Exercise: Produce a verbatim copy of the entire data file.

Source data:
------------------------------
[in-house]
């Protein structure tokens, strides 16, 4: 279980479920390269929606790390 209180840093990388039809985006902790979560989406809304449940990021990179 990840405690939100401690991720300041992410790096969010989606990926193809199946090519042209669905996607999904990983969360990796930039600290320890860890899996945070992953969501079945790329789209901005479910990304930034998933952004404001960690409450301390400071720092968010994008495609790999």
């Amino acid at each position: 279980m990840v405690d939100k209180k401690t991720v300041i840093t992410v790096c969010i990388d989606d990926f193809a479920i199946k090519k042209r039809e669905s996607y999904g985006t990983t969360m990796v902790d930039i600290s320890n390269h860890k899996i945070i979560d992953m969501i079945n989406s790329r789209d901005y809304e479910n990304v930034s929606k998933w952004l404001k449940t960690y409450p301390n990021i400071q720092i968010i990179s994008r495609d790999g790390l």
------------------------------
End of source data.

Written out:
[in-house]
């Protein structure tokens, strides 16, 4: 279980479920390269929606790390 209180840093990388039809985006902790979560989406809304449940990021990179 990840405690939100401690991720300041992410790096969010989606990926193809199946090519042209669905996607999904990983969360990796930039600290320890860890899996945070992953969501079945790329789209901005479910990304930034998933952004404001960690409450301390400071720092968010994008495609790999």
């Amino acid at each position: 279980m990840v405690d939100k209180k401690t991720v300041i840093t992410v790096c969010i990388d989606d990926f193809a479920i199946k090519k042209r039809e669905s996607y999904g985006t990983t969360m990796v902790d930039i600290s320890n390269h860890k899996i945070i979560d992953m969501i079945n989406s790329r789209d901005y809304e479910n990304v930034s929606k998933w952004l404001k449940t960690y409450p301390n990021i400071q720092i968010i990179s994008r495609d790999g790390l």